Wendy Carlos’s synthesizer arrangement of the same movement, and the scenes it accompanies in A Clockwork Orange, Stanley Kubrick’s 1972 film adapted from Anthony Burgess’s novel, take this Beethoven work into multiple other dimensions from its regular programming in concerts commemorating the reunification of Germany or its role, since 1972, as the European anthem.

A comparable moment of anthemic music becoming a political lightning rod took place at the Mexico City Summer Olympics in 1968, when track and field medal winners Tommie Smith and John Carlos, with heads bowed, raised their fists in the Black Power salute on the podium as the US national anthem began to play. This public protest, televised live around the world, still resonates through the global spread of the Black Lives Matter movement after mobile phone footage of George Floyd’s murder by police officers in 2020 circulated online. Between these two globally transmitted events, American football player Colin Kaepernick took a knee before games throughout the 2016 season, also as the national anthem began, to protest police killings of unarmed Black people. In these instances, both the “Ode to Joy” and “The Star-Spangled Banner,” recognized by millions around the world, triggered and sounded political rifts.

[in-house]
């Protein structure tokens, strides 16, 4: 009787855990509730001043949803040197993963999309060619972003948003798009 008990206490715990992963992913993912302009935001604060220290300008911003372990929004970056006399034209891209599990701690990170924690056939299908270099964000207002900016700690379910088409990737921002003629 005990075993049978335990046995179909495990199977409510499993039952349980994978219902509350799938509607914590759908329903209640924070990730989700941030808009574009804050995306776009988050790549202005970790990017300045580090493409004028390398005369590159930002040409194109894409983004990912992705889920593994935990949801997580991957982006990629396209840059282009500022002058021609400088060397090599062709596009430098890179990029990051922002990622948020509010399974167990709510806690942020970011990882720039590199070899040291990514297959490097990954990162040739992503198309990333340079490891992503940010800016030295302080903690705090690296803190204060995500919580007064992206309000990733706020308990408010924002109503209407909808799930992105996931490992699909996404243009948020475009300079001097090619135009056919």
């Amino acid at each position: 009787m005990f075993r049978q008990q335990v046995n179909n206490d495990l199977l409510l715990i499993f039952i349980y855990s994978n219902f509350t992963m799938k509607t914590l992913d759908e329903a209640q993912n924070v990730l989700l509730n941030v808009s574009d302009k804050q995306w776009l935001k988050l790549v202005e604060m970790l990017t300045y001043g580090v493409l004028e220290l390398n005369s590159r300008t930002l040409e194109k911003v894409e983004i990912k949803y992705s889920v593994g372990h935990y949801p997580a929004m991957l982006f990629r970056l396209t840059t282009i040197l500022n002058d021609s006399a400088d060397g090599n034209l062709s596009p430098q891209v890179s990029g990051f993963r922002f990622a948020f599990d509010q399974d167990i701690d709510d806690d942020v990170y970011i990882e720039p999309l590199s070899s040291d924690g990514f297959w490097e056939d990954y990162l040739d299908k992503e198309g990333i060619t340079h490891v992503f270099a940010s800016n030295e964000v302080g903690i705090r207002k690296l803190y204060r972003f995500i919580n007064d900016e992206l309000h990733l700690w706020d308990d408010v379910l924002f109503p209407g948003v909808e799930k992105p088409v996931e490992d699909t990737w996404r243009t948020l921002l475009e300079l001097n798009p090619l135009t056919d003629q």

No national anthem is neutral, nor is it supposed to be. But these tunes and their lyrics are in constant flux, as malleable as they are hard-wired, emotional crucibles for the “imagined community” of the nation-state. The avant-garde electronic composer Karlheinz Stockhausen and rock icon Jimi Hendrix intercepted these associations in two distinct ways in the 1960s. Stockhausen’s pioneering electronic work Hymnen (German for Anthems) remixes dozens of national anthems at the cusp of recognition, from “The Star-Spangled Banner” to “The Battle Hymn of the Republic,” the UK’s “God Save the Queen,” Germany’s multiple anthems, and those of newly independent African nations, while the recurring chords of the Soviet (now Russian) anthem resound as a “red thread” throughout the work. Hymnen still generates controversy about its political intentions, if not its artistic merit. Hendrix effected something comparable in his electric guitar improvisation on “The Star-Spangled Banner” at Woodstock, a performance that has listeners still debating what he was trying to say with his sonic transformation of the national anthem at the height of the Vietnam War.